A year later, Philippe Wynne took ill and the Spinners, remembering Edwards’s performance in Toledo, asked him to substitute for the ailing singer.
But in the meantime, Edwards was actively pursuing his own solo career. He recorded one album for Cotillion called Life, Love and Living, which was the second album effort after a more meager album had been released by GRC earlier.
But while Edwards was breaking his back dreaming of solo stardom, the Spinners were one of the hottest groups in the land. Theirs had been a genuine Cinderella success story. The group originally formed in Detroit and took their name from the nickname the people in the Motor City gave to auto hubcaps. The group toured with army shows for years and sooner or later — as was the case with most Detroit talent — wound up in the recording studios of Berry Gordy’s Motown Record Corporation.
Much has been said and written about the Spinners’ tenure at Motown. Fact is that they were not a priority act and thus were not given the best material to work with. In fact, according to some sources, the Spinners at times worked as chauffeurs and gofers at the company in order to get paid. The Spinners finally left and took with them nothing but their name. They had a friend in Aretha Franklin, who hooked them up with Atlantic Record Company execs, whose roster of artists was Berry Gordy’s stiffest competition. Before there was time for the public to say The Spinners are deader than dead, they struck gold. And they stuck gold again and again with chart buster after chart buster.
Their success was even applauded by the top brass at their former record company, Motown. Trade publications made a bundle sponsoring special Spinners issues. They were the hottest items around. But like the fate that befell Dionne Warwick — with whom they recorded a joint hit tune — success soon eluded the group, especially when it was announced that Philippe Wynne would leave. But Billy Henderson, one of the original members, refused to give up. All the trophies and awards in his modest Detroit home were telling him: You can’t stop now. No matter what.
Enter John Edwards. John who? Edwards!
“Philippe and the Spinners were synonymous,” Edwards looked back. “All of their big hits were fostered during this time. The first 18 months I was with the group, people were making comparisons. And I didn’t sound like Philippe. It was a pressure cooker for the whole group, but especially for me.”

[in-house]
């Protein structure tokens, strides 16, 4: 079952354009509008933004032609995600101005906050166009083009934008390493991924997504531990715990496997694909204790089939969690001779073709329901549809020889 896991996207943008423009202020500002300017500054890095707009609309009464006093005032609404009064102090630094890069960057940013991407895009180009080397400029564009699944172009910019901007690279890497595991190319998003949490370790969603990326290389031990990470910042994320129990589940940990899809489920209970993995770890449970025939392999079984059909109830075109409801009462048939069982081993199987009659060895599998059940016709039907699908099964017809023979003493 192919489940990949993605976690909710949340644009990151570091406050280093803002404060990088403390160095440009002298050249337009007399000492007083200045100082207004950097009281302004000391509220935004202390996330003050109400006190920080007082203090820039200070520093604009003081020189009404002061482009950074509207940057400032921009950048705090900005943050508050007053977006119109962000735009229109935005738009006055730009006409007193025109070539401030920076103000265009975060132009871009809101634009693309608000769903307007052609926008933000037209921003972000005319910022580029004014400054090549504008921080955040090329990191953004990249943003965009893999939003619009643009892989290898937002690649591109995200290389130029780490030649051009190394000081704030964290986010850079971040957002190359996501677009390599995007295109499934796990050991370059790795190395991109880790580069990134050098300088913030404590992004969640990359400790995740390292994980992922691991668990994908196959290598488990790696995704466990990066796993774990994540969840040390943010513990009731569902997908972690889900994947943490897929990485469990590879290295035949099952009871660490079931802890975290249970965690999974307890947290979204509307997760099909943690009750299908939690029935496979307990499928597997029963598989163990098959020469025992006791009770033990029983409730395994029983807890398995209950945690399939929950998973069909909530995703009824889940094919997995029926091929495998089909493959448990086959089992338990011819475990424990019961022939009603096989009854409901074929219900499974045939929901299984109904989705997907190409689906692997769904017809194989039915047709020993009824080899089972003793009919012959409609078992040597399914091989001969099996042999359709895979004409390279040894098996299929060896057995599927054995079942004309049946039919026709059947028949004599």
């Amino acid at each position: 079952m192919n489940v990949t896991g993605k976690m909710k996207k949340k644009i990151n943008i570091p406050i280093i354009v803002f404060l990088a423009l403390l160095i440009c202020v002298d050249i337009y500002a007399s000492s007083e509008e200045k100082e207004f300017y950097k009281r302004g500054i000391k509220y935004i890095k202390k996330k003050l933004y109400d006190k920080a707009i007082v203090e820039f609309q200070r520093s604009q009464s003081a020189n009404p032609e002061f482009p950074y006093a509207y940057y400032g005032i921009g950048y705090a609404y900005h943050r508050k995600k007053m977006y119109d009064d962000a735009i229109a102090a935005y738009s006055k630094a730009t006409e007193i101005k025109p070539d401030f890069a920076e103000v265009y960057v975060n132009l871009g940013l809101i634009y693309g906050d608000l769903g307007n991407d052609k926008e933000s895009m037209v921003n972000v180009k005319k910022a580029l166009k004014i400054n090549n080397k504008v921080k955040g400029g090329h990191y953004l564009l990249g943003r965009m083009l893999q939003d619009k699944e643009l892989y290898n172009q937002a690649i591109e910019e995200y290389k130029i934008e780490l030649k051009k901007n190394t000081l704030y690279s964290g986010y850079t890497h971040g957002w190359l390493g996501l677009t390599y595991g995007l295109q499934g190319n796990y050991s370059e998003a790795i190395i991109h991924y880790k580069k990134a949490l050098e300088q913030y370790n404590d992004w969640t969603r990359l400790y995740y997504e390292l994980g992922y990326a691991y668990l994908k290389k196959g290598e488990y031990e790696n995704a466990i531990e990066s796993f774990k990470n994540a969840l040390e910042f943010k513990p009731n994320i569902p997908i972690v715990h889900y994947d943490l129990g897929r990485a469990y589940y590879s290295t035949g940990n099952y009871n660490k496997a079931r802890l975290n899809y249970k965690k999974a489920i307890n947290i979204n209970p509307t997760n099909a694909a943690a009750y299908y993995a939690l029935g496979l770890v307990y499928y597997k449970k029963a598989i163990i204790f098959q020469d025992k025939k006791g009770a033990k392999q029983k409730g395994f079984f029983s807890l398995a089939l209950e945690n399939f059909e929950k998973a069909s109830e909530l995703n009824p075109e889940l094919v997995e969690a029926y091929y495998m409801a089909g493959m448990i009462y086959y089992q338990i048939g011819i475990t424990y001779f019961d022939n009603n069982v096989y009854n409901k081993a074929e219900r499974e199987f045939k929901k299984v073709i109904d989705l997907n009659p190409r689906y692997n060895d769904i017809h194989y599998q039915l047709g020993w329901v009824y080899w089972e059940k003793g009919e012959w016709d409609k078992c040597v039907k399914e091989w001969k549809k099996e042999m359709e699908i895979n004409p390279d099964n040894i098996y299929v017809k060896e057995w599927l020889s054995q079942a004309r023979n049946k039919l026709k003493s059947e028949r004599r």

“Eventually,” he concluded,” people began to realize that the new kid wasn’t going to be a carbon copy of Philippe.”
Will the Spinners survive or is their current popularity a mere coincidence? The answer isn’t simple and record company execs and group managers don’t have crystal balls at their disposal. But Edwards has a few thoughts on the subject. “A lot of it has to do with money — how much a company is going to invest in you,” according to Edwards, who has seen the ups and downs, a lot of acts get big because of the funds pumped into their careers. “If an act used lots of gimmicks, they got lots of money,” he said, while many stand-up groups and rhythm and blues singers were having mere crumbs invested in their music. But it appears that the investment strategy has backfired. The industry is in trouble because it ignored the handwriting on the wall. They went after disco and after the dollar, not realizing, in fact, that disco was a transient thing.
Edwards went so far as to predict that unless the industry sought to achieve a certain level of equity, instead of putting the issue on the back burner, it could cause a crack in the business.
It seems that the words cross-over and universal appeal will have a lot to do with the shaping of the business in the near future. Edwards says that he can’t remember the Spinners playing either to an all-black or all-white audience. They sing to and for all. “We’ll sing on the street corner if we have to.”
Very well put. The current chart signals point in the Spinners’s philosophical direction. Stand-up groups just might become the pace setters again, because, as Edwards so convincingly pointed out, they are more in touch with the roots of the music. And after all the special effects, laser beams, spaceships and million dollar decibels are relics of the past, it will once again come down to who can harmonize the best and touch people’s souls.
The Spinners seem to fit very well into the scheme of things to come.